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9th District candidates share conservative ideas at debate

Job creation, tax reform, less government spending were topics of conversation

POSTED: April 24, 2010 12:24 a.m.
TOM REED/The Times

Candidates for the 9th District U.S. House seat, from left, Chris Cates, Tom Graves, Lee Hawkins, Bert Loftman, Eugene Moon, Bill Stephens and Steve Tarvin participate in a debate at the Georgia Mountains Center Friday evening. The event was hosted by the Hall County Young Republicans and the Hall County Teen Republicans.

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Seven candidates vying for the 9th District seat in the U.S. House of Representatives came together Friday for a debate that wasn’t much of a debate at all.

All candidates were conservatives — six Republicans and one independent — who agreed that Georgians need a leader in Washington that will support states rights, the fair tax, job creation and a strict interpretation of the U.S. Constitution, among other things.

The event was hosted by the Hall County Young Republicans and the Hall County Teen Republicans in advance of the May 11 special election. The victor in the special election will serve out the term of former Rep. Nathan Deal before running again for a full term in November.

Members of the audience were allowed to submit questions to the moderator, who allowed each candidate the same amount of time to give an answer.

One of the top issues that was discussed was how to reduce the unemployment rate and create jobs.

“We’ve got to get the government off the backs of the entrepreneur and the businessman,” Chris Cates said. “Let small business get us out of this recession.”

Tom Graves pointed out that he has supported job creation during his time in the Georgia General Assembly.

“I’ve been the author of the Jobs Act in both 2009 and 2010, which eliminated and reduced taxes and regulation on businesses here in the state of Georgia,” Graves said. “You take that to the federal level and it’s about getting government and taxation out of the way.”

The candidates were also asked how they would change the current tax system.

Hawkins said he supports a consumer-based tax.

“We should have passed the fair tax years and years ago. Any tax that prohibits more work and punishes savings is a tax our forefathers never intended for us to pay,” Hawkins said. “We watch the spending, be honest with the people, and we’ll get results.”
Bert Loftman said the fair tax, which could abolish income tax and institute a retail sales tax instead, is an achievable change that the next congressman should support.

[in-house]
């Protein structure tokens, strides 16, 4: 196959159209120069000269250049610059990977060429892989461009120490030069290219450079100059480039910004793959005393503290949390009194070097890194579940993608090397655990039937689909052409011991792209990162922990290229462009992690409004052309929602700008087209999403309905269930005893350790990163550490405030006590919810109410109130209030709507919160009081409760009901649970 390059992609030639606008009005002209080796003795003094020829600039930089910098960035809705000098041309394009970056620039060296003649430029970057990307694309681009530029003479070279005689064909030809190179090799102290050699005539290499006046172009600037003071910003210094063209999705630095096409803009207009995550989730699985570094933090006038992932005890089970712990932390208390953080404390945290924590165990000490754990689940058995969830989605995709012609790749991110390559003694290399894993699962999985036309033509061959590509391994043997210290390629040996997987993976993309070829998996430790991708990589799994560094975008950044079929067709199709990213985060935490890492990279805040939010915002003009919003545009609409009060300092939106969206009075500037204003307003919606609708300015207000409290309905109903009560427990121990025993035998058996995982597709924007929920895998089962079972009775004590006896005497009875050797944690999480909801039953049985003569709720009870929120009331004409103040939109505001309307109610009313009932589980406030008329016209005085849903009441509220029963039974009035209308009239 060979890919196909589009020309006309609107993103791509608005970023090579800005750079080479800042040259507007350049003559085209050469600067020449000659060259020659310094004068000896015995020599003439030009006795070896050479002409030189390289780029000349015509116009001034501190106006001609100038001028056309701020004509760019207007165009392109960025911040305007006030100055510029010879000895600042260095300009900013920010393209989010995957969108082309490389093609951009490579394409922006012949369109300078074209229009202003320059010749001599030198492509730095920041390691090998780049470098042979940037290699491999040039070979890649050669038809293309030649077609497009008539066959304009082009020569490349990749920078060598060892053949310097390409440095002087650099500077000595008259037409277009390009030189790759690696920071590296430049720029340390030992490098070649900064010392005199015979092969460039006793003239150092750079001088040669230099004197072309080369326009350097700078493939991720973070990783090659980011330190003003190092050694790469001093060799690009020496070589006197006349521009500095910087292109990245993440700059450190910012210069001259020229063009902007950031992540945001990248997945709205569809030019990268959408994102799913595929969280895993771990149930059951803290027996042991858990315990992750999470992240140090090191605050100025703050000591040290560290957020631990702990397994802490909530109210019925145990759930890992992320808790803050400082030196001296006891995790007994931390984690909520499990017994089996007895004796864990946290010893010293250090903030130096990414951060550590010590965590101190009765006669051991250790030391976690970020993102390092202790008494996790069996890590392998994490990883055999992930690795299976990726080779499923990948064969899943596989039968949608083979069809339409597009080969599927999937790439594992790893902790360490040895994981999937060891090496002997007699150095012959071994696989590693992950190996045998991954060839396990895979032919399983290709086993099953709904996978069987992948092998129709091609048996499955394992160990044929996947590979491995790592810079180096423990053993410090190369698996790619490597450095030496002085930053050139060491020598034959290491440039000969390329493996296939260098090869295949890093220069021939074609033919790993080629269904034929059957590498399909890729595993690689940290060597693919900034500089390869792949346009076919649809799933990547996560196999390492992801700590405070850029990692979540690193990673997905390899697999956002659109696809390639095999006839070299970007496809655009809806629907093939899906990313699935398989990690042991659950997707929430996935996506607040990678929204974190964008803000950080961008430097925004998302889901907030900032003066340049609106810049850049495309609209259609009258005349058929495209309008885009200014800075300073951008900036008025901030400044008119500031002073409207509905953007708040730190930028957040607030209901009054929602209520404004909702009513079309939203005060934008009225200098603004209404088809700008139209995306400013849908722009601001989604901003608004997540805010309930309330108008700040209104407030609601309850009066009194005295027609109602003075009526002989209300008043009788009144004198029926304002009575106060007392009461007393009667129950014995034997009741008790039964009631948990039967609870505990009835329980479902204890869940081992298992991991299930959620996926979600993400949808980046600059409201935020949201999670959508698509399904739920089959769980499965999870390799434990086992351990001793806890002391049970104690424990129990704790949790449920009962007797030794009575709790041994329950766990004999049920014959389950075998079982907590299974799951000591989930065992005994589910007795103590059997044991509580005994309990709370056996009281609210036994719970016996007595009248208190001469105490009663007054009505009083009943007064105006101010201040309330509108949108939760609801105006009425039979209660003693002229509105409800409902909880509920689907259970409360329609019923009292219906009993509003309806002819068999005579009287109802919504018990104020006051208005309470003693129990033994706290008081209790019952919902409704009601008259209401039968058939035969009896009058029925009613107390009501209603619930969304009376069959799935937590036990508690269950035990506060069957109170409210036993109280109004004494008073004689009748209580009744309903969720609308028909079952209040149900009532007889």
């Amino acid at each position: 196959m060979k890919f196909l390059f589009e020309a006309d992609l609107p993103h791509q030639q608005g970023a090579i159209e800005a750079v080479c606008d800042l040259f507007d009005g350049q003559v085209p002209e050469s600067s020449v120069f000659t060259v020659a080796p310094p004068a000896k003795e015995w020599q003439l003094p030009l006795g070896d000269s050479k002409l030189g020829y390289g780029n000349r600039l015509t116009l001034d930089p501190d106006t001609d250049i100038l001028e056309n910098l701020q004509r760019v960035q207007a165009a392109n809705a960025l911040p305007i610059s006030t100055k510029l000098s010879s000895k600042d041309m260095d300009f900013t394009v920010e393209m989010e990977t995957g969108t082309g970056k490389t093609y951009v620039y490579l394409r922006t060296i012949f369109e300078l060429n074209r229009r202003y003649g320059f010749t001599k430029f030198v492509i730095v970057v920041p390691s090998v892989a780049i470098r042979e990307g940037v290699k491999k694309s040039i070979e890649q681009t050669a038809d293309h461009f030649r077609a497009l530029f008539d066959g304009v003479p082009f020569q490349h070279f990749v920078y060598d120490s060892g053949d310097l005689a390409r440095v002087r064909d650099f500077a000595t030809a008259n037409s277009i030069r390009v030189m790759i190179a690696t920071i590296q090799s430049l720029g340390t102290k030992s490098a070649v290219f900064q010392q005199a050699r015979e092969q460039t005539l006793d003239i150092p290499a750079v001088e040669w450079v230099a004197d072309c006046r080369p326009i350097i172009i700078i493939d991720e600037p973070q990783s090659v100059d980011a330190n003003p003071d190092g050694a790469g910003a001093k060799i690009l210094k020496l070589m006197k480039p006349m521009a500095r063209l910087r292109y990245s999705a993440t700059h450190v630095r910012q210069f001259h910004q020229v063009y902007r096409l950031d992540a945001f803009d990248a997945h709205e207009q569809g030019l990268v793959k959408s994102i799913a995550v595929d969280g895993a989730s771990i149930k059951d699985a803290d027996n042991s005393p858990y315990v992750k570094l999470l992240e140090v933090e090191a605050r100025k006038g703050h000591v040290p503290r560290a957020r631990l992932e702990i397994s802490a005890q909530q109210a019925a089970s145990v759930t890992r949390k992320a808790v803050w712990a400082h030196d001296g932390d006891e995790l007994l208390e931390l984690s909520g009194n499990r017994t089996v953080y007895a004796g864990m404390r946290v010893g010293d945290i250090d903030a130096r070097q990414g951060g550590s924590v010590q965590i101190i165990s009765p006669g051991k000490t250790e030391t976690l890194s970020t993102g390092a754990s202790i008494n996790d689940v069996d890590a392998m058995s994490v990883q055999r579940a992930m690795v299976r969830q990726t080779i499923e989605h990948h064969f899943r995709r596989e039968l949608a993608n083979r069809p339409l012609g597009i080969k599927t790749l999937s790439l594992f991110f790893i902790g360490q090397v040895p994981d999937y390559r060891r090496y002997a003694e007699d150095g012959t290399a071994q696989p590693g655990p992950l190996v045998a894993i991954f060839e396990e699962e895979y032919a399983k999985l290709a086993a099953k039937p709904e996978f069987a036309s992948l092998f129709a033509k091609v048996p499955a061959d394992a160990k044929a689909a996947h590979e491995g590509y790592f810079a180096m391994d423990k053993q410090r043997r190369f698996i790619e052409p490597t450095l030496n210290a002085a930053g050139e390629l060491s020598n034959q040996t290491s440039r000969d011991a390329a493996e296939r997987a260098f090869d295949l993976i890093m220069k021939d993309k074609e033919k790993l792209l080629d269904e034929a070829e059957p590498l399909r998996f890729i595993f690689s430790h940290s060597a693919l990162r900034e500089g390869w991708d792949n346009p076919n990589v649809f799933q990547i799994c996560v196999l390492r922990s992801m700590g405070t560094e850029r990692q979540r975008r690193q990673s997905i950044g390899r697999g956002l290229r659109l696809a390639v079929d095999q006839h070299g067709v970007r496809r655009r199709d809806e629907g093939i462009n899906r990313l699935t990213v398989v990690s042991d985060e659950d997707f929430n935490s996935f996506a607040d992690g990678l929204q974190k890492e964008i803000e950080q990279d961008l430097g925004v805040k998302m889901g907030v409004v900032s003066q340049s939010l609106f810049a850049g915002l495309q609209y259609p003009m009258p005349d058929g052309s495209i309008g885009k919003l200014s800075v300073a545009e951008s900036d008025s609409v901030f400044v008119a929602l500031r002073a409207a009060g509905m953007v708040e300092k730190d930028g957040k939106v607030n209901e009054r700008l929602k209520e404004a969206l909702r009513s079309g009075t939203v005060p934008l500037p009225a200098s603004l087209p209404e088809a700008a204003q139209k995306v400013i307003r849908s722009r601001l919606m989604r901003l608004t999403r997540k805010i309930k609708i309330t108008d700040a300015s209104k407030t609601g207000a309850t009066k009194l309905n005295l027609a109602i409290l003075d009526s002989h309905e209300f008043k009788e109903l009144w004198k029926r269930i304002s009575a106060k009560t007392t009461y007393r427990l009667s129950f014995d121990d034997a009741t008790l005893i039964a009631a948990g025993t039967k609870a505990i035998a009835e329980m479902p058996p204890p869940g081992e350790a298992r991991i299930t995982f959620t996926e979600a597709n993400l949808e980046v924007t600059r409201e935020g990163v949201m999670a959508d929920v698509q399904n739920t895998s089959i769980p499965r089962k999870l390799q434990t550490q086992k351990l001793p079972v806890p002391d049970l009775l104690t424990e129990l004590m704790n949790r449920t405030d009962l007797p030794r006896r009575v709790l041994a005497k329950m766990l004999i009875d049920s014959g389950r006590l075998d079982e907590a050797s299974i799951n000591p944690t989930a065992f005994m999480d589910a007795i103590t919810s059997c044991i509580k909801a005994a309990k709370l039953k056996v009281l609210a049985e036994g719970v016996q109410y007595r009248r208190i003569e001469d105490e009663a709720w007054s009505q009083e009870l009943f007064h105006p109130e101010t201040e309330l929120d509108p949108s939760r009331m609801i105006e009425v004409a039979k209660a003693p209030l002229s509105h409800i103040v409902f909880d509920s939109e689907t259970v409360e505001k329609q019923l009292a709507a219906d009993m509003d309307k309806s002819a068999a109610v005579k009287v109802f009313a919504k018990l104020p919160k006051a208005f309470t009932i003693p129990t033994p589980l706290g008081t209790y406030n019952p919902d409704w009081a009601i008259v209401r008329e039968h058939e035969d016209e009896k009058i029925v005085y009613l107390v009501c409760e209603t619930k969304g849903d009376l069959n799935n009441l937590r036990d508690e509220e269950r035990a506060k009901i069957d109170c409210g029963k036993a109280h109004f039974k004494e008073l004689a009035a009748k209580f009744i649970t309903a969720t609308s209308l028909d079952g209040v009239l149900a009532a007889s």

“We have to push it as hard as we can,” Loftman said. “Who would have thought the Berlin Wall would have fallen the week before it fell? All the sudden somebody came and took a stone out and there it was. The fair tax will come the same way because freedom comes in big chunks.”

The candidates also expressed their feelings that the Constitution must be upheld as it was originally written.

“I view this not as a bill of rights but as a bill of prohibitions on what the government can and cannot do to us,” Eugene Moon said.

“The one thing people are missing is states’ rights. States have got to take their rights back and the Constitution affords them the right to do that.”

Bill Stephens said the next congressman should be a strict Constitutionalist.

“I think the Constitution is divinely inspired,” Stephens said. “There’s no other way to explain how in the last 235 years we’ve made the progress we’ve made. I think that document is under attack now. I think whoever is elected will have to go to the front lines defending that document.”

The candidates were also asked to address what the government’s role should be in America.

Steve Tarvin said the government needs to be as limited as possible.

“I think the No. 1 goal is protect us from enemies both foreign and domestic,” Tarvin said. “Give us life and liberty. I think our liberties are being infringed on. I run strictly to restore liberty to this country and to take the money out of Washington.”



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